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Shin'ya Nishida; Perception of coherent pattern in motion. Journal of Vision 2003;3(9):273. doi: 10.1167/3.9.273.
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© ARVO (1962-2015); The Authors (2016-present)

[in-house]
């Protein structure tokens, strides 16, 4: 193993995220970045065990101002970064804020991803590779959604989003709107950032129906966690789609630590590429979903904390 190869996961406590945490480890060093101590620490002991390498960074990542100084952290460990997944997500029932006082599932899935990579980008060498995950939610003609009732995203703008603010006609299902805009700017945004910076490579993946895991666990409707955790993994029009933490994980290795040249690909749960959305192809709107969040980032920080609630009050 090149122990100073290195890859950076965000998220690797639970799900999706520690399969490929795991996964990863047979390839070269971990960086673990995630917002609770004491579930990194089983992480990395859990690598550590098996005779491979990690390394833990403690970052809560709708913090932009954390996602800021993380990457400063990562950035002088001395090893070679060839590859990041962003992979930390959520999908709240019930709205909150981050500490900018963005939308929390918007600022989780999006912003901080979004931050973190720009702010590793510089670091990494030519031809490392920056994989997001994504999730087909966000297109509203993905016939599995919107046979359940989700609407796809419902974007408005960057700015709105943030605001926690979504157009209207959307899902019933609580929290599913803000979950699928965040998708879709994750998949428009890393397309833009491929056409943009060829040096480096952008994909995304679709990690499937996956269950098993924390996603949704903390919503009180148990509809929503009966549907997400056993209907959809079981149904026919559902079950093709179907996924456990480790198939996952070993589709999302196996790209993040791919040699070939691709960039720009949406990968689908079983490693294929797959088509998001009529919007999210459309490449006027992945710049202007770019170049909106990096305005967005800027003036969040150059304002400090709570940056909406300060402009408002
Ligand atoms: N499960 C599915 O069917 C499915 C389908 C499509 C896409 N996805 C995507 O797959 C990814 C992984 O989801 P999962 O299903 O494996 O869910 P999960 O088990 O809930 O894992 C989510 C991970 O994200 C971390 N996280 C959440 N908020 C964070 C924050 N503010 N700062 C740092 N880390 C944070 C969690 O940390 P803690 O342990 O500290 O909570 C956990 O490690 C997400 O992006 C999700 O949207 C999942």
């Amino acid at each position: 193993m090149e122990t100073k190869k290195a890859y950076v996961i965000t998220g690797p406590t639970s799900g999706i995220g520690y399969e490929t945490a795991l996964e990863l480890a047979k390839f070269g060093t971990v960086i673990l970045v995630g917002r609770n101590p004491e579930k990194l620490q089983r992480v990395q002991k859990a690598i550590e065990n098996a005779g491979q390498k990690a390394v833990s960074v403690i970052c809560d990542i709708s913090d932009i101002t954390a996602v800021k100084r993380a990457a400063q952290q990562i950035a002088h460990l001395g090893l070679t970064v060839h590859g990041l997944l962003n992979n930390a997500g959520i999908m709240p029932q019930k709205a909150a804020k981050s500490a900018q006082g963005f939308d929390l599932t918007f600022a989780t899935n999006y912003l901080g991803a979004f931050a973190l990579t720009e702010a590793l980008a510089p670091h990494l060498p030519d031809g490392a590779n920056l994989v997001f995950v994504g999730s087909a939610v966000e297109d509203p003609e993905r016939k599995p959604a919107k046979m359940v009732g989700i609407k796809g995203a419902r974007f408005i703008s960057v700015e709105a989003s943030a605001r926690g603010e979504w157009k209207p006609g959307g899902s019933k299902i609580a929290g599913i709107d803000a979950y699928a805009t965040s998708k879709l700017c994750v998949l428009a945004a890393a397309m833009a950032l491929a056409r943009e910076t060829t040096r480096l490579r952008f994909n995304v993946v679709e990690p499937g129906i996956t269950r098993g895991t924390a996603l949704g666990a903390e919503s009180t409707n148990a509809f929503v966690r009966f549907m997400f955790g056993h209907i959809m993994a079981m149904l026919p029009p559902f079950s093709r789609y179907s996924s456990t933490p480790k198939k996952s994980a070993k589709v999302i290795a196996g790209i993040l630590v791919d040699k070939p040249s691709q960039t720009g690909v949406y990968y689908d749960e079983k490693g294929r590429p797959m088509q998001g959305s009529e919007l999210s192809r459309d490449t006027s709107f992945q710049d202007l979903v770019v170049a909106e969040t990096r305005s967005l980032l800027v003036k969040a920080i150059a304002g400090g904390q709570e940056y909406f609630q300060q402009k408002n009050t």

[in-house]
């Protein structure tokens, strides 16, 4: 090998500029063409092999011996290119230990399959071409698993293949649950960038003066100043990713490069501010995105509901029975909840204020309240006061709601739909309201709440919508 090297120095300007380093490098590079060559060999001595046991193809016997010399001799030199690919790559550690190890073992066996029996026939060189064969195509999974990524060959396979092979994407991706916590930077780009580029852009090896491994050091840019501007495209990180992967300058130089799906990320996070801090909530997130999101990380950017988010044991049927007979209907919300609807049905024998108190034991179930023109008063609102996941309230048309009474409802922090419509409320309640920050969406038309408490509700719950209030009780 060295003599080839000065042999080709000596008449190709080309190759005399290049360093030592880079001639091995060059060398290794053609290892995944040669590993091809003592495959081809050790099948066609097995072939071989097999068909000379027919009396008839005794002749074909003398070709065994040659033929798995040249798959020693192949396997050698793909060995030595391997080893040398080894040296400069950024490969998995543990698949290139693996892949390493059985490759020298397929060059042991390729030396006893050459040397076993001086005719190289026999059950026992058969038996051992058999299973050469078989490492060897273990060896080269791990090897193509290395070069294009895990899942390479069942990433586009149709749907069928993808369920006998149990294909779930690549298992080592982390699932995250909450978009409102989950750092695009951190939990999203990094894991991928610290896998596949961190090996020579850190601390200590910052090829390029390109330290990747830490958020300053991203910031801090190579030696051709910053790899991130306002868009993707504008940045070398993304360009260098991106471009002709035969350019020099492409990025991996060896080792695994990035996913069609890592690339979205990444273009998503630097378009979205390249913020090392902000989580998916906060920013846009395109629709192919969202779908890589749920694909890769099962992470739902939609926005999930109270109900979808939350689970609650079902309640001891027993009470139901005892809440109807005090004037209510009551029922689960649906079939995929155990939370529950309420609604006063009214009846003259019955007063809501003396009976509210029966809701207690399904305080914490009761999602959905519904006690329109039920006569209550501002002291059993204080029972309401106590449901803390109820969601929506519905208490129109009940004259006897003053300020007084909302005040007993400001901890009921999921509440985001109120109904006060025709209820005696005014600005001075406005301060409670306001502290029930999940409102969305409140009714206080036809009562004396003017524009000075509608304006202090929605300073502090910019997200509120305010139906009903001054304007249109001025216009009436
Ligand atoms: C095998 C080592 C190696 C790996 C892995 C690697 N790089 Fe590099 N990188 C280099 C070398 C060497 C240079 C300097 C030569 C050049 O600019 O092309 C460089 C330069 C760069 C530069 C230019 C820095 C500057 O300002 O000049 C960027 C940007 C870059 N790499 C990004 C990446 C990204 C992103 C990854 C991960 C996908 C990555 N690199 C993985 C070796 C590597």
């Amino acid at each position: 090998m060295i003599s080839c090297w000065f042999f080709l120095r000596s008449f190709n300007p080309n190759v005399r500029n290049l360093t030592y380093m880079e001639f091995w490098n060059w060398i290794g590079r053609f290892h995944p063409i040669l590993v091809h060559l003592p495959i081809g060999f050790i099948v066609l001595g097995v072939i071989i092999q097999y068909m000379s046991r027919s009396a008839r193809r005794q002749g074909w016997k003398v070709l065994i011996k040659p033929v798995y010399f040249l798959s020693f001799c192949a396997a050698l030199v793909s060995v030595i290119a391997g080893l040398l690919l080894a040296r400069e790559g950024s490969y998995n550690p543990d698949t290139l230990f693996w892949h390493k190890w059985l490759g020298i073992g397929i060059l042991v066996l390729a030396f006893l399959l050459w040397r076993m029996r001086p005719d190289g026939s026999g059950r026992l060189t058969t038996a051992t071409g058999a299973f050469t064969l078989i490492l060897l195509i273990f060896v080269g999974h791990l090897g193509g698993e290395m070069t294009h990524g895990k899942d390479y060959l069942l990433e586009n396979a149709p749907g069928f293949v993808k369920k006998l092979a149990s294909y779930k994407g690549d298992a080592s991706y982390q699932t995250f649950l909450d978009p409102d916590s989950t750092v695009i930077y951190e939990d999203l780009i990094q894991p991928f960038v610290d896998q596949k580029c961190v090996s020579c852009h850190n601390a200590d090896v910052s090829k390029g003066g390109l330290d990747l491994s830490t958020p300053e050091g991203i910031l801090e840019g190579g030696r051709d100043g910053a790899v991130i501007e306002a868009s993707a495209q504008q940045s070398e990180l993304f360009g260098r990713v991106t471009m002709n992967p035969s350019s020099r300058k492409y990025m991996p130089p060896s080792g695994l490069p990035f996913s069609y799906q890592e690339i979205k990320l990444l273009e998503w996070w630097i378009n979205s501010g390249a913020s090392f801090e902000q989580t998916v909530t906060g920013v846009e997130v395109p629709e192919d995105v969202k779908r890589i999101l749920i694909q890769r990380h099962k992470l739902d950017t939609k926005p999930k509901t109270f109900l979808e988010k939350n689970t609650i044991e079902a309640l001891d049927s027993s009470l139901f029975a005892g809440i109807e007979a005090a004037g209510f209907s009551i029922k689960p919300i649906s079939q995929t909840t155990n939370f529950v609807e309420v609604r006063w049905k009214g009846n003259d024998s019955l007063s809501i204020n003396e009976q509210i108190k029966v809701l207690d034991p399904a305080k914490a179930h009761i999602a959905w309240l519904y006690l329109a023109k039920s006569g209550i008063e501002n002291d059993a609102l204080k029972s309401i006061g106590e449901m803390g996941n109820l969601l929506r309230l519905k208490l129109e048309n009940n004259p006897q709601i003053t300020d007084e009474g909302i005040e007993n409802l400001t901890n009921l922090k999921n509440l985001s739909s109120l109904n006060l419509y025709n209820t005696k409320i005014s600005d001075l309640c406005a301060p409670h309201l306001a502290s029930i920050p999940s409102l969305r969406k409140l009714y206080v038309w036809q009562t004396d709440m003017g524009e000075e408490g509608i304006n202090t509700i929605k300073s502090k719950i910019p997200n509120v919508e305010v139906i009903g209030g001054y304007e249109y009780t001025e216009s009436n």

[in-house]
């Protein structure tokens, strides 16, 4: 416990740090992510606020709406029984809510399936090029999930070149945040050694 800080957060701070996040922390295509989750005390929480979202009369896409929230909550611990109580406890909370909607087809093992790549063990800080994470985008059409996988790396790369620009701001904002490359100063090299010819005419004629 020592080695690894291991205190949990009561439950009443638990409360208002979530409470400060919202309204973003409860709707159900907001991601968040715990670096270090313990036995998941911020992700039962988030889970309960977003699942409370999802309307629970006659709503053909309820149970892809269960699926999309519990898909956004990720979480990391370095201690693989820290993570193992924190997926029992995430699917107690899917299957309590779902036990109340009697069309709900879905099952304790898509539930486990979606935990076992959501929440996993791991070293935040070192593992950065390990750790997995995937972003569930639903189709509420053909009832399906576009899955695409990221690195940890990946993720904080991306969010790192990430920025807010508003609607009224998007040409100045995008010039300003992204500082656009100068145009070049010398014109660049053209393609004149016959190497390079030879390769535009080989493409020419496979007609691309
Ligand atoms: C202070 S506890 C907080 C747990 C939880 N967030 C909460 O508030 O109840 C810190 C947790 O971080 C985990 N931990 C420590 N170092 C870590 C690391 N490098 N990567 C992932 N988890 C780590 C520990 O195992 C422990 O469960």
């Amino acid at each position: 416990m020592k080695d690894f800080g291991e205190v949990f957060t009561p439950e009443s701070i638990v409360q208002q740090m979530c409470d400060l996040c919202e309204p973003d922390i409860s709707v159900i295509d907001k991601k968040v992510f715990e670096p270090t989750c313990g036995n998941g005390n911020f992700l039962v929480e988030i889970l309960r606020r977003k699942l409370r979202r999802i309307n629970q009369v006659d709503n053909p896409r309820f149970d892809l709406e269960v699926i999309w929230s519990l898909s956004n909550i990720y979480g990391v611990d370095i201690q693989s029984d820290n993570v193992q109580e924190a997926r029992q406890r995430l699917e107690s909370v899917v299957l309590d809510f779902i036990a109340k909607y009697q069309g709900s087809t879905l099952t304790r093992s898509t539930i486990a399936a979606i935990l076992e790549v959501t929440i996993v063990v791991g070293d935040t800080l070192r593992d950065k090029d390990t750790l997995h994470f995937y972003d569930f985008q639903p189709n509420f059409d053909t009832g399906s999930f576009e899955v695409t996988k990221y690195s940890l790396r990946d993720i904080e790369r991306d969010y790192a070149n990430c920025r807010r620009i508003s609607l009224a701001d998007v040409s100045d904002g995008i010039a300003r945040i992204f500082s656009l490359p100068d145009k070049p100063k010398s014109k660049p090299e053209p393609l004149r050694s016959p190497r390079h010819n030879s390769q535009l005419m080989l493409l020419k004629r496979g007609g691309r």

The first stage of visual motion processing is a bank of direction and spatial-frequency selective sensors. If the analysis of moving pattern is completely independent between different frequency bands, it should not be possible to properly integrate pattern information across spatial frequencies that are signalling different directions of motion. An analysis of the multi-slit view however indicates that even when motion detection fails for certain frequencies, we can see a spatially coherent pattern in motion. In the multi-slit view, horizontally moving letters presented through an array of vertical slits can be effortlessly read in spite of only a fraction of the image being actually presented at any instant of time. This phenomenon can be ascribed to the brain's spatiotemporal interpolation by direction-selective integration of spatial pattern information (Nishida, VSS'02). In order to determine the degree to which pattern information is recovered by the interpolation, I conducted a psychophysical reverse-correlation experiment. The result suggested that observers could see image components whose horizontal frequencies were slightly higher than the Nyquist frequency of the slit sampling, although these components, when presented alone, should appear to move in the reverse direction (motion aliasing). Although this finding could indicate the perception of the fragmented (and left-right reversed) pattern information in the aliasing components, it was found that the addition of the over-Nyquist components significantly improved the discrimination of normal letters from mirror writings. In addition, this improvement occurred only when these components were presented together with sub-Nyquist low-frequency components, which resulted in coherent pattern motion in the correct direction. These findings suggest that the moving pattern analysis involves a cooperative interaction between different spatial frequency bands that helps us see coherent dynamic visual scene.
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